Today is the start of the British Lung Foundation’s Love Your Lungs Week, when the charity will highlight the importance of maintaining good lung health. To mark the occasion, we’ve listed eight reasons why quitting smoking really is the best way to show your lungs some love. 💓
Smoking causes around 7 in 10 of all lung cancer cases in the UK. Around 9 out of 10 people who get lung cancer are smokers or ex-smokers. The younger a person starts smoking the higher the risk of lung cancer is. If you stop smoking, then after 12 years your risk of lung cancer is about 70% lower than that of smokers. After 15 years it is almost same as a non-smoker.
People who smoke are at far greater risk of developing respiratory infections. This is because smoking damages cilia, the tiny hairs that line the airways helping to sweep out mucus and dirt and allowing the lungs to stay clear.
Many smokers go on to develop the disease emphysema, which leads to severe shortness of breath. Alveoli are air sacs in the lungs that allow oxygen to enter the bloodstream from the lungs. Smoking destroys the alveoli, restricting the flow of oxygen around the body. Once the air sacs have been destroyed, they cannot grow back so smoking causes permanent damage to the lungs. Once enough of the alveoli have been destroyed the emphysema can develop.
Smoking causes inflammation in the small airways and tissues of the lungs. This can make the smoker’s chest feel tight and lead to wheeziness and shortness of breath. If the lungs are continually inflamed then scar tissue will build up. This can lead to a chronic cough and make breathing difficult.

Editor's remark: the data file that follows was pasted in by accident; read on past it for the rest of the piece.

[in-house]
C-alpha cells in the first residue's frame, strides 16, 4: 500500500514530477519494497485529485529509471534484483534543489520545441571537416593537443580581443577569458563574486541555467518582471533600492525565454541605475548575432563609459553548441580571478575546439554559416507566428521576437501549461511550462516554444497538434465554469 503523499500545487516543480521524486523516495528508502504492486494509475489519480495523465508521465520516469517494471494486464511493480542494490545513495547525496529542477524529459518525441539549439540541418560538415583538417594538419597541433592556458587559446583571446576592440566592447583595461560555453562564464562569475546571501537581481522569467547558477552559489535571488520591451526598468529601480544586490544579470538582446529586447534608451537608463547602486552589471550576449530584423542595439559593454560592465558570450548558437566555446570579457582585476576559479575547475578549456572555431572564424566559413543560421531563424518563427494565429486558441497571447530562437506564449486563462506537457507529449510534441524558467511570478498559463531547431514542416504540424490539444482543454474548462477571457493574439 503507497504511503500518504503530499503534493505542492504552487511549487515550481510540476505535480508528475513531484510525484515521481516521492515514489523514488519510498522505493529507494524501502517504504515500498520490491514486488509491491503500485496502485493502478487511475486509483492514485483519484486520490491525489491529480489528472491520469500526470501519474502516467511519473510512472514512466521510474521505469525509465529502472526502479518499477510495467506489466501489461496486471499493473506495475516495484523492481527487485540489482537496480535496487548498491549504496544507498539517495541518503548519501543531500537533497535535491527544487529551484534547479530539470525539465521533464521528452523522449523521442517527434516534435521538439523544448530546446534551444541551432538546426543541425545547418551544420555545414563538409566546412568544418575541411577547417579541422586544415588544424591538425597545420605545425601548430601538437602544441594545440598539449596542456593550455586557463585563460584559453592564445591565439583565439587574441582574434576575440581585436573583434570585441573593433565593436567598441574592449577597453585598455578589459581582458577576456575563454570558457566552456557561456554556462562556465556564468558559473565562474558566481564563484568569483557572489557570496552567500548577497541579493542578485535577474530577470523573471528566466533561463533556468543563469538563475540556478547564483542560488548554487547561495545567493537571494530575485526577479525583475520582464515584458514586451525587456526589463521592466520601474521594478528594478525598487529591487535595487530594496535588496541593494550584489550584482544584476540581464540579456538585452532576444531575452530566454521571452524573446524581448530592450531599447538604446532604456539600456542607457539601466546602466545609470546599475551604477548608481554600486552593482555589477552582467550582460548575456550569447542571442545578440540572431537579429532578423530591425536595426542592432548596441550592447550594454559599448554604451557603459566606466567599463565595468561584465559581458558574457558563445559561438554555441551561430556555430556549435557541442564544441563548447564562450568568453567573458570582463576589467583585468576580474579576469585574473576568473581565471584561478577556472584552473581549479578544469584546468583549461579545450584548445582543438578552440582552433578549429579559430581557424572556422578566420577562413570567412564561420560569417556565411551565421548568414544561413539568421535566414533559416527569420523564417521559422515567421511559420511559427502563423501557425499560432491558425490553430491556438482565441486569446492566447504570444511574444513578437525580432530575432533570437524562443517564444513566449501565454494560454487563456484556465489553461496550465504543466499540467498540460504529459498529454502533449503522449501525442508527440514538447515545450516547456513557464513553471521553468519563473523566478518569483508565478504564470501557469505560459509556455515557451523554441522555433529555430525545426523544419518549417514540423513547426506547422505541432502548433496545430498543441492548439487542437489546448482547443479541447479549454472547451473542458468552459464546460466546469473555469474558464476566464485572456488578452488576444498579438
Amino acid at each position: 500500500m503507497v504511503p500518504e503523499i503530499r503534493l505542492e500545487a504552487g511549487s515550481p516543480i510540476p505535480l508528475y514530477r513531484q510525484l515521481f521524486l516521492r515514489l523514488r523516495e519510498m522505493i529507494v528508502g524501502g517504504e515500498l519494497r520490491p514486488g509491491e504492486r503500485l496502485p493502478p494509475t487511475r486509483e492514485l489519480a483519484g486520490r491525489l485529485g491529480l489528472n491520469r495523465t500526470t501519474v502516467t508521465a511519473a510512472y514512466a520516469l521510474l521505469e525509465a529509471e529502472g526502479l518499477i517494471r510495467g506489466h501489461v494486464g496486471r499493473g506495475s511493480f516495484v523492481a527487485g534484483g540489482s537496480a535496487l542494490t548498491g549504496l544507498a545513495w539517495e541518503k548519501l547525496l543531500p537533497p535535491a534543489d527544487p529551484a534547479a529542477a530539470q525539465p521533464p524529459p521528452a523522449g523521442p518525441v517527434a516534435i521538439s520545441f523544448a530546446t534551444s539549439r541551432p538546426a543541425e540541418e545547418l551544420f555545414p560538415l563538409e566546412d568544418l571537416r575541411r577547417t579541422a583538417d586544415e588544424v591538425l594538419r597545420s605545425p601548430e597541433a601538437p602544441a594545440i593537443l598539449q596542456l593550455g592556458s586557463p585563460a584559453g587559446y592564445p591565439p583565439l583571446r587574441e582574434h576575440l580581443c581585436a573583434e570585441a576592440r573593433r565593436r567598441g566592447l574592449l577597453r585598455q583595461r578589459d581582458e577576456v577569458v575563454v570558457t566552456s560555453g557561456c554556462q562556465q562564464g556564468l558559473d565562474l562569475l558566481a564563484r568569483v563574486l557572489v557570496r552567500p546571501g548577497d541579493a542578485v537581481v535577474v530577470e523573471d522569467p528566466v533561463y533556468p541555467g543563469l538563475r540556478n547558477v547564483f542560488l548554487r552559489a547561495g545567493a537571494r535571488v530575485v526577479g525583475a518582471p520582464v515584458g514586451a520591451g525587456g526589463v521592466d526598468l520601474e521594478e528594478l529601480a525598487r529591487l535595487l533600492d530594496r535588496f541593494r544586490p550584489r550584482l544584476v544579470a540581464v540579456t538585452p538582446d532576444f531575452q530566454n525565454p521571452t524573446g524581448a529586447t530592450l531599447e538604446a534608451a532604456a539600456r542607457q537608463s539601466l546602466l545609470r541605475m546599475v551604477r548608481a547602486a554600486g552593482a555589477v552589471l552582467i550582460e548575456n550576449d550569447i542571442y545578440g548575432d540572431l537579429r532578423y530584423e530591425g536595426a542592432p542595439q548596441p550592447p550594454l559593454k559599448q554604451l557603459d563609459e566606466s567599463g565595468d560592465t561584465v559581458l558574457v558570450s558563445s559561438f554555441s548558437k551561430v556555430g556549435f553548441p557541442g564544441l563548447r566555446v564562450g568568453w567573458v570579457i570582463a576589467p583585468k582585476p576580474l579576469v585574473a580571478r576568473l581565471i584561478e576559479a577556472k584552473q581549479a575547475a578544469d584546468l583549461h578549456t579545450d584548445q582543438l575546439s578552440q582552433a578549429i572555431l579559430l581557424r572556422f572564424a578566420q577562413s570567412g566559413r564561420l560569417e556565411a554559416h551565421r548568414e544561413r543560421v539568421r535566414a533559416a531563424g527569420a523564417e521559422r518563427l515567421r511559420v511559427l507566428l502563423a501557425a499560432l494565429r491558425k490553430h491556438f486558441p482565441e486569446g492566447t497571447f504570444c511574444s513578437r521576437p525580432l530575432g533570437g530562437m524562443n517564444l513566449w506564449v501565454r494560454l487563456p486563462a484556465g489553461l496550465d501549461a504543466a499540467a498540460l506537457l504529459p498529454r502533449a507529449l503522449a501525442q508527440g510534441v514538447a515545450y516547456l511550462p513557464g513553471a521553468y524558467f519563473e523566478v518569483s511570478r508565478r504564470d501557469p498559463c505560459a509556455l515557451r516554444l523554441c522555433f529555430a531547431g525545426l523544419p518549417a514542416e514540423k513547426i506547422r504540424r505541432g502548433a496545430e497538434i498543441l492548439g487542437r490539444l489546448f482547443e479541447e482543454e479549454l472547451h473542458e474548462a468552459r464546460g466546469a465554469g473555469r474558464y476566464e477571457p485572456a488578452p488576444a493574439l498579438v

Smokers are more at risk of suffering severe symptoms if they catch Covid-19 because smoking destroys the cells that line the nose and the upper and lower airways. Once these cells have been damaged the body’s natural lung defences are less able to fight off respiratory infections.
Covid-19 also poses a higher risk to smokers because of the pre-existing conditions it is linked to. Many of these conditions, including heart disease and respiratory conditions make patients far more vulnerable to the effects of the coronavirus.
Smoking is the main cause of COPD (chronic obstructive pulmonary disease) which is caused by the chemical in smoke that damage the lining of the lungs and airways and leading them to become inflamed. Stopping smoking can however stop the COPD from progressing.
Within two days of stopping smoking, your lungs will start to clear our mucus and other smoking debris. The carbon monoxide in your blood will reduce by more than half and your oxygen levels will return to normal. Within three to 9 months, your lung function will increase by 10% and coughs, wheezing and breathing problems will improve.
If you would like to give up smoking then you can receive free smoking cessation support from NHS Wales’ Help Me Quit service. Contact the Help Me Quit helpline on 0800 085 2219 or click here.